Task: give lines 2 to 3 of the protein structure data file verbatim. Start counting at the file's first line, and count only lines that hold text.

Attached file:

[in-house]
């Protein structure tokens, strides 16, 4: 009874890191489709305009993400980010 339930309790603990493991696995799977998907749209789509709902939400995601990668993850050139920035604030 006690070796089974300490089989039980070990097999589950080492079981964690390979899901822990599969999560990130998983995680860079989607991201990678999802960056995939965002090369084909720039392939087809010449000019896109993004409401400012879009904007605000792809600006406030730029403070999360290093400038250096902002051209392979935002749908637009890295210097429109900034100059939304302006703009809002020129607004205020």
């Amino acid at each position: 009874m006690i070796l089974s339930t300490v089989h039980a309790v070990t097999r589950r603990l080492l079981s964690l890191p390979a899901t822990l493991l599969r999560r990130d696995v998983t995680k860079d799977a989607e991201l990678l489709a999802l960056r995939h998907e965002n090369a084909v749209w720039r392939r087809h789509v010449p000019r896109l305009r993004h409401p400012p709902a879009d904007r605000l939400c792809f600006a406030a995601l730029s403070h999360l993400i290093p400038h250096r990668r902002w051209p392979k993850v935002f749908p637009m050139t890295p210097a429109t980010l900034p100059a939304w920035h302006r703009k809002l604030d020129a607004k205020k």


């Protein structure tokens, strides 16, 4: 009874890191489709305009993400980010 339930309790603990493991696995799977998907749209789509709902939400995601990668993850050139920035604030 006690070796089974300490089989039980070990097999589950080492079981964690390979899901822990599969999560990130998983995680860079989607991201990678999802960056995939965002090369084909720039392939087809010449000019896109993004409401400012879009904007605000792809600006406030730029403070999360290093400038250096902002051209392979935002749908637009890295210097429109900034100059939304302006703009809002020129607004205020």
């Amino acid at each position: 009874m006690i070796l089974s339930t300490v089989h039980a309790v070990t097999r589950r603990l080492l079981s964690l890191p390979a899901t822990l493991l599969r999560r990130d696995v998983t995680k860079d799977a989607e991201l990678l489709a999802l960056r995939h998907e965002n090369a084909v749209w720039r392939r087809h789509v010449p000019r896109l305009r993004h409401p400012p709902a879009d904007r605000l939400c792809f600006a406030a995601l730029s403070h999360l993400i290093p400038h250096r990668r902002w051209p392979k993850v935002f749908p637009m050139t890295p210097a429109t980010l900034p100059a939304w920035h302006r703009k809002l604030d020129a607004k205020k």